Whenever Mark Perkins notices that his bank account is a bit flush at the end of the month, he quickly transfers money into a savings account marked for emergencies. Perkins, who lives with his wife and three daughters in Toronto, has managed to accumulate $30,000 over six years for unexpected expenses. “We wanted enough to feel comfortable if one of us lost our job or if we had a string of breakdowns in the house, because things always seem to break down at the same time,” he says.
Perkins is doing something that most people in Canada aren’t. According to a 2015 survey by Pollara, a strategic insights firm, 44 percent of Canadians have less than $5,000 socked away for unexpected expenses, and a quarter of working Canadians are living from paycheque to paycheque with no emergency cash at all.
“We’re seeing more and more people who have no emergency fund: They lose their job and they’re in immediate financial difficulty,” says Laurie Campbell, CEO of Credit Canada Debt Solutions, a non-profit agency. “Yes, it’s hard to save, but it’s way more stressful to find yourself in a situation where you’re in financial difficulty because you didn’t plan ahead.”
Since emergencies pop up all the time – a roof might start leaking, or someone might get sick – everyone should save something. Yet most people don’t know how much to save, or even how to do it.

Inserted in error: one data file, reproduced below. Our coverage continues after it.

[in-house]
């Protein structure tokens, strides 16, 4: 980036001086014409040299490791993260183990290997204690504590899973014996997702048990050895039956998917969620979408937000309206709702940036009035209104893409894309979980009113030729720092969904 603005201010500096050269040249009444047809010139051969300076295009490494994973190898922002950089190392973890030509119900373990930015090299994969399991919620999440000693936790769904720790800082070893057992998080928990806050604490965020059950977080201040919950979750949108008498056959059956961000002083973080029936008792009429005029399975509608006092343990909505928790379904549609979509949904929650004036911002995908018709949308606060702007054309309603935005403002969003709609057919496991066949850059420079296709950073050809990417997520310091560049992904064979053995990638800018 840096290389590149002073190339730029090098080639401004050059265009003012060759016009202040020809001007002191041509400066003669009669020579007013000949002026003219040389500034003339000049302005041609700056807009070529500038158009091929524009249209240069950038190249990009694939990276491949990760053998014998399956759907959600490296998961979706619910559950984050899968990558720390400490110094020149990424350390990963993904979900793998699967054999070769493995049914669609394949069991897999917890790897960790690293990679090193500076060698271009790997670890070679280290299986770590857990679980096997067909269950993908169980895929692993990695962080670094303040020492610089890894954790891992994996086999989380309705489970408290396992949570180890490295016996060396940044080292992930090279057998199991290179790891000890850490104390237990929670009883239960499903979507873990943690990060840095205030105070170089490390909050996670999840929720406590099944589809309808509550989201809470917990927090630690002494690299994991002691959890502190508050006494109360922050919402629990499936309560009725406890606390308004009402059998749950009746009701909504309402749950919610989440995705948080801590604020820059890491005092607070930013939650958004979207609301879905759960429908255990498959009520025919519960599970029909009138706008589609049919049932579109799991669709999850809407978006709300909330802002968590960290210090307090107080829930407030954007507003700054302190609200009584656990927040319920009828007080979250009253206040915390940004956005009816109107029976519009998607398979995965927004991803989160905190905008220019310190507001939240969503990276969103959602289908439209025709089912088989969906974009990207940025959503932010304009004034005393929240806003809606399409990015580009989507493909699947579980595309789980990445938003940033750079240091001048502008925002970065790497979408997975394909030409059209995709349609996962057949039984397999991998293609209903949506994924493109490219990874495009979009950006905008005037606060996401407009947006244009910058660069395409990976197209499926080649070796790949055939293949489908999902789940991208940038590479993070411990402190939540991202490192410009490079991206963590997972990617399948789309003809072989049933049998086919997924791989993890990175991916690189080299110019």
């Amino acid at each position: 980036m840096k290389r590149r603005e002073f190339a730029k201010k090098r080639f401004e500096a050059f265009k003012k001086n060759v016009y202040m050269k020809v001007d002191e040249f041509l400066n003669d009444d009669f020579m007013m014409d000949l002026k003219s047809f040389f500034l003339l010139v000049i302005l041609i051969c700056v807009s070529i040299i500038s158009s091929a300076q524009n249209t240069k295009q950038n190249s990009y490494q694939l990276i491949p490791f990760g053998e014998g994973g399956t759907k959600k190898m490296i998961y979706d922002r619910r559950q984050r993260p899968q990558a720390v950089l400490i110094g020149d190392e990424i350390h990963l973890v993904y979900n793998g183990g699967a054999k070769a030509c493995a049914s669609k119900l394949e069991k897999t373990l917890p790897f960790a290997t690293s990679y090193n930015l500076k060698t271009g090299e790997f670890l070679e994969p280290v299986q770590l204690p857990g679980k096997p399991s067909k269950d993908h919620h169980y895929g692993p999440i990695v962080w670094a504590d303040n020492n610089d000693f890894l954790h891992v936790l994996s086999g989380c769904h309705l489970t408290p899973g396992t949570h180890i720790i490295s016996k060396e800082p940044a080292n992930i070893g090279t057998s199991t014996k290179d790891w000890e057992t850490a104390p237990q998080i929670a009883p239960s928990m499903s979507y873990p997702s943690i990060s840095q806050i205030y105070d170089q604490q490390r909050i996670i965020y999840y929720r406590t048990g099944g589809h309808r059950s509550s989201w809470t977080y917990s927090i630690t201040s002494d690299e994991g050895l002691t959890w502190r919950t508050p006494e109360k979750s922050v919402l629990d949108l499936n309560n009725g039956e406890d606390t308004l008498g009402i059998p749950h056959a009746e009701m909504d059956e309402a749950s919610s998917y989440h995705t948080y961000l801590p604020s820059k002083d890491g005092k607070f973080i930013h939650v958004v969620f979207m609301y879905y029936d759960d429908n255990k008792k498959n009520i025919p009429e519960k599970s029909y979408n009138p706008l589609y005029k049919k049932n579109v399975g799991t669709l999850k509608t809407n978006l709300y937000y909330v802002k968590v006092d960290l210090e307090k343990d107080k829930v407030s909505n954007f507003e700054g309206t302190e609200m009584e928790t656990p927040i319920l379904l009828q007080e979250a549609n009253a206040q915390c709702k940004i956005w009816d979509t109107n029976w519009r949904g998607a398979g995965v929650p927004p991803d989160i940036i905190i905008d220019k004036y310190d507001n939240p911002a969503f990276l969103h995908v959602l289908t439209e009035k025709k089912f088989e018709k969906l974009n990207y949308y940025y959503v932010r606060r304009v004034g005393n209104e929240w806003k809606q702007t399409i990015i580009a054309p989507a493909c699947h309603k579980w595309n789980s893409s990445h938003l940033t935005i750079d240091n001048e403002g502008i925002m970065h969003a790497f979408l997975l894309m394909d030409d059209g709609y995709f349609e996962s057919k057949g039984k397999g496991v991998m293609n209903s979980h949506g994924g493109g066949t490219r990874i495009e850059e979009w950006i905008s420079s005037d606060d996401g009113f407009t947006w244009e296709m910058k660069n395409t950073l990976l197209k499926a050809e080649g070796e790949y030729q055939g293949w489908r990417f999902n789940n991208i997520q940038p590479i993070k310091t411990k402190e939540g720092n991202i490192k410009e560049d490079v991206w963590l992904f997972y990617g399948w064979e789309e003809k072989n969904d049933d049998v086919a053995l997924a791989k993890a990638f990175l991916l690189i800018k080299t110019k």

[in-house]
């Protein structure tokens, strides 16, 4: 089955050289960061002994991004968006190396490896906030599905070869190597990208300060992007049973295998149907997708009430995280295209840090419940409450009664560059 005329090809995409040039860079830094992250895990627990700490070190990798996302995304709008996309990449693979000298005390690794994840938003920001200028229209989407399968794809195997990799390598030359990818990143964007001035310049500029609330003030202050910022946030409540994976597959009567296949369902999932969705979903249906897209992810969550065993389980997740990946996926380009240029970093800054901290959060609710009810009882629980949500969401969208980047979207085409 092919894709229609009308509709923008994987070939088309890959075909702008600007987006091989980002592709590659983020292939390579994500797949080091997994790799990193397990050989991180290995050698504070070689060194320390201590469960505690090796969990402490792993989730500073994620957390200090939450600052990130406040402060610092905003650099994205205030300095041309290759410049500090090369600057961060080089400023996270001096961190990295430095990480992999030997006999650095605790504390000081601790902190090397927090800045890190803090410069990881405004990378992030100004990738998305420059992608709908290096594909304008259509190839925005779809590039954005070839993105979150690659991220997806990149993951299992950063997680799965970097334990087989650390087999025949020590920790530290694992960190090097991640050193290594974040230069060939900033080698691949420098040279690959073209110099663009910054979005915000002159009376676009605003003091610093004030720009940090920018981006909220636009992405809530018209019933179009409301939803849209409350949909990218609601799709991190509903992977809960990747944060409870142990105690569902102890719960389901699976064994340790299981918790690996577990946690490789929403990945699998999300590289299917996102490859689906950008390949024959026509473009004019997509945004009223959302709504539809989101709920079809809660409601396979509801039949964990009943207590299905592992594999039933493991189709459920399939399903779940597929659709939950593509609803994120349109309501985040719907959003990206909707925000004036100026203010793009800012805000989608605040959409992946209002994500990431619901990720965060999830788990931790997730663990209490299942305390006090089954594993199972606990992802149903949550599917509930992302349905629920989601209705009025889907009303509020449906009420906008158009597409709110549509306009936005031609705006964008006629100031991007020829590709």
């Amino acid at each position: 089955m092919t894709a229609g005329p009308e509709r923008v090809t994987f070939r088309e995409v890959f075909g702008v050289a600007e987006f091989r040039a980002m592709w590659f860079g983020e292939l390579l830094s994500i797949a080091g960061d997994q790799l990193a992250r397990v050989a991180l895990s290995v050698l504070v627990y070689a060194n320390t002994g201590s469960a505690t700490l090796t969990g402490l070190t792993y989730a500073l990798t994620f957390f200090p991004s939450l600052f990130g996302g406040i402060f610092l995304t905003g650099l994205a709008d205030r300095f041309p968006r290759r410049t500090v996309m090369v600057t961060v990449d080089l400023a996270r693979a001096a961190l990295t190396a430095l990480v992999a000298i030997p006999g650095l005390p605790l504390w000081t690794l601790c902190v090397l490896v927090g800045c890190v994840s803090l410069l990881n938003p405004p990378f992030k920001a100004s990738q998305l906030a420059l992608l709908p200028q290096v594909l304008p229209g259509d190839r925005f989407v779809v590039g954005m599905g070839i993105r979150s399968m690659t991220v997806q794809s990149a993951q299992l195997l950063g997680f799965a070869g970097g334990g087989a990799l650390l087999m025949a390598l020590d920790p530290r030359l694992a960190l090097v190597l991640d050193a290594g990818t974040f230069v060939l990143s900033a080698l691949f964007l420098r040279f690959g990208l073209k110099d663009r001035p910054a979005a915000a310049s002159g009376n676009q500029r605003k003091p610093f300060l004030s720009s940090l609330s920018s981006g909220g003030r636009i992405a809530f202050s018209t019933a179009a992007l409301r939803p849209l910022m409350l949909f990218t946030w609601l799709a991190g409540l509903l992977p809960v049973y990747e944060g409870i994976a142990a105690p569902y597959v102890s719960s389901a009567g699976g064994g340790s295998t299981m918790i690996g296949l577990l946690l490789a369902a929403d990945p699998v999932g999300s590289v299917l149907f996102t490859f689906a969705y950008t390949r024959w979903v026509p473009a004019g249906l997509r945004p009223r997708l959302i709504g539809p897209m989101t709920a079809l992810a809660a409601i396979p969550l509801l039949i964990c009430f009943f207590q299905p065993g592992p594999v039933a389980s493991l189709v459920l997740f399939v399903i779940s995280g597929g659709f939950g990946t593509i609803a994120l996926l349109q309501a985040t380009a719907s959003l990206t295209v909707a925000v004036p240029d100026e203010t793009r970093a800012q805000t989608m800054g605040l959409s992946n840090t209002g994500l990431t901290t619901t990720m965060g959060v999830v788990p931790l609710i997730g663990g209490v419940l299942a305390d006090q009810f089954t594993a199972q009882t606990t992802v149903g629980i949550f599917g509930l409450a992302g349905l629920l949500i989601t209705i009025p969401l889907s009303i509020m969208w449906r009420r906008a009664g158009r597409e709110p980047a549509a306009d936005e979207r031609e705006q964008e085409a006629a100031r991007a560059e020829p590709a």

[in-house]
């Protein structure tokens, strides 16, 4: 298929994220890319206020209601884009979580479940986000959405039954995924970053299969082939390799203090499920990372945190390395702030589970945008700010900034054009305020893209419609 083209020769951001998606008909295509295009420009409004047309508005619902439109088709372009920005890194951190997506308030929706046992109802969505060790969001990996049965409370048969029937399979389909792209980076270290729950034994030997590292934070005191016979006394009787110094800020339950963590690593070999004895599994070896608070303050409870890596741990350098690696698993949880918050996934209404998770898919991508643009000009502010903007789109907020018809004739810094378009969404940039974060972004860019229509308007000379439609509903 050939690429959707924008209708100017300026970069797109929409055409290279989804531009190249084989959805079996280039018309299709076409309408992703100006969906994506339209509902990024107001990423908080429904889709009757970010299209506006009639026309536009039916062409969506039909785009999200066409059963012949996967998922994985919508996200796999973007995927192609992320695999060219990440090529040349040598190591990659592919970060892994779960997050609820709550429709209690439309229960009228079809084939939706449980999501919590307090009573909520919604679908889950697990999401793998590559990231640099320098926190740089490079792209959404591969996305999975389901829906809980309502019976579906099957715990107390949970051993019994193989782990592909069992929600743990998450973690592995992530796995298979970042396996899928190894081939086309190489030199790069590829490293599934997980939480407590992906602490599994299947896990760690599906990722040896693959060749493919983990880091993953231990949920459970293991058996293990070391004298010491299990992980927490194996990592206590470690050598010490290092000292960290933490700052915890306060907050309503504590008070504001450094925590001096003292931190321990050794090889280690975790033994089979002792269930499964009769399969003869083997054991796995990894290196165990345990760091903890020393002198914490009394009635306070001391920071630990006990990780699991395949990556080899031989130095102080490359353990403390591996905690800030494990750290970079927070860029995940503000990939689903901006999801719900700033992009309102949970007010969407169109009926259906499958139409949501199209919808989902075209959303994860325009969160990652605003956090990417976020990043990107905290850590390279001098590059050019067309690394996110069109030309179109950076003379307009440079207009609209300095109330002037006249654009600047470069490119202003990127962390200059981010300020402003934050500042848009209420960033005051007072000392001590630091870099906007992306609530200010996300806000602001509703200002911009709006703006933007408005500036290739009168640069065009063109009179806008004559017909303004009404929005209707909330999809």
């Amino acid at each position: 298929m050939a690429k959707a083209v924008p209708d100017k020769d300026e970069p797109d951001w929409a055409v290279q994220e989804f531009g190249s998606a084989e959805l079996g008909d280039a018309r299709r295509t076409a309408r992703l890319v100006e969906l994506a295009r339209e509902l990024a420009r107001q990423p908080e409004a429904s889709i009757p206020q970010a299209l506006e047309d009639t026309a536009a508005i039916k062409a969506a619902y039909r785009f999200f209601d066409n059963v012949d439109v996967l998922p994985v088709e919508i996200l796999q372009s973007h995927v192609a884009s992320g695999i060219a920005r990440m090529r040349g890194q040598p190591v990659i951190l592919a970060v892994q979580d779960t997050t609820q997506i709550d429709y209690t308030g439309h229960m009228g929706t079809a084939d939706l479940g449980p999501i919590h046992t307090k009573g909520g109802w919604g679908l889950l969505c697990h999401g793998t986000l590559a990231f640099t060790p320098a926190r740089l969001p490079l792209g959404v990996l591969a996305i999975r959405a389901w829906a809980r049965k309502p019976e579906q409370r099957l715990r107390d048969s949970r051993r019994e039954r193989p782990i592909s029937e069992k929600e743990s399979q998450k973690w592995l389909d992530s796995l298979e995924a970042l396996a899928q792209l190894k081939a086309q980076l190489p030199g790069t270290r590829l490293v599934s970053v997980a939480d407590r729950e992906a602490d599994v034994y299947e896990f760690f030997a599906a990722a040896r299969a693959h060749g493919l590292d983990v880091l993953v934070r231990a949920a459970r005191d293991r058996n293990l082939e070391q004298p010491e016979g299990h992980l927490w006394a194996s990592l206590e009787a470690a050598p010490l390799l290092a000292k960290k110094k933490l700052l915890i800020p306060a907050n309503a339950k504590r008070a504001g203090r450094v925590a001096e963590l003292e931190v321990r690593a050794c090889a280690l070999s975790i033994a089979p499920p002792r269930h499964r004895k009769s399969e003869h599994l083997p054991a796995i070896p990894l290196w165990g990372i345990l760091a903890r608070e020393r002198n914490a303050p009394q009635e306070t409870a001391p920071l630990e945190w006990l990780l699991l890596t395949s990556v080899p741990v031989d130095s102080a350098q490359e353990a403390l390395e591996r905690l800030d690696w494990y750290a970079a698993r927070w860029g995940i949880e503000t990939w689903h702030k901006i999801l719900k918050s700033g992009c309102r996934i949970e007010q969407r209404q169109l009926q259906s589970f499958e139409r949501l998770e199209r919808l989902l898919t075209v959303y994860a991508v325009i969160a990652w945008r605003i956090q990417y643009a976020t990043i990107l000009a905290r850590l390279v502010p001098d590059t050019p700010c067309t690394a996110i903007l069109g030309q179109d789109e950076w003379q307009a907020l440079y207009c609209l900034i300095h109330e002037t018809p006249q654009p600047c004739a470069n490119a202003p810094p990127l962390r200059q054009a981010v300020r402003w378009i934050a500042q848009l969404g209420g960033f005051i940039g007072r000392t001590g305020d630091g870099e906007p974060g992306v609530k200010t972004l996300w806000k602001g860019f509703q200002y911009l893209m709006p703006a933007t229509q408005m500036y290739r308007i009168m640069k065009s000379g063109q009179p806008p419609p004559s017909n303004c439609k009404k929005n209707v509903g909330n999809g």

Since emergencies pop up all the time – a roof might start leaking, or someone might get sick – everyone should save something. Yet most people don’t know how much to save, or even how to do it. Here’s some advice to get you going.
Ideally, the amount of money in your emergency fund will equal three to six months of your take-home salary. “That’s because it can take that long to find a new job if you lose yours,” says Campbell. But Stephanie Holmes-Winton, author of Defusing the Debt Bomb, says that at the very least, people should save enough to cover their basic needs, like buying food and paying the household bills. “It’s what you need to live,” she says.
Pay yourself first
While Perkins has managed to save money by adding leftover cash to his emergency fund, others would be wise to put a little bit of money into their fund every month, says Campbell. Set up an automatic transfer into a savings account on the day your pay gets deposited. Some employers may even be able to put part of your pay into a Canada Savings Bonds on your behalf.
When you get a sudden windfall of money – perhaps a bonus at work, or an unexpected tax refund – don’t blow it all on a vacation. Divide that money up: Put some of it into an emergency fund, some into an RRSP and use a little for something fun. “It’s more rewarding to have something to show for it than to spend it all at once,” says Campbell.
Beware of credit
Some people wrongly assume that if they have a line of credit, they don’t need an emergency fund. “If you’re drawing on a line of credit, then you’re getting yourself into debt, and whatever you’re buying is costing you more money than it should, because of interest,” says Campbell. The other concern is that if you get too comfortable with one kind of debt, it can snowball into other types, like credit card, which can be extremely expensive. It’s always better to pay for those emergencies in cash.
So far, Perkins hasn’t had to draw on his emergency fund, but there were a few times when things looked tight and he and his wife were glad it was there. And if their roof starts to leak or that old tree in the backyard finally has to come down, Perkins knows he’ll be able to fork out the cash stress – and interest – free.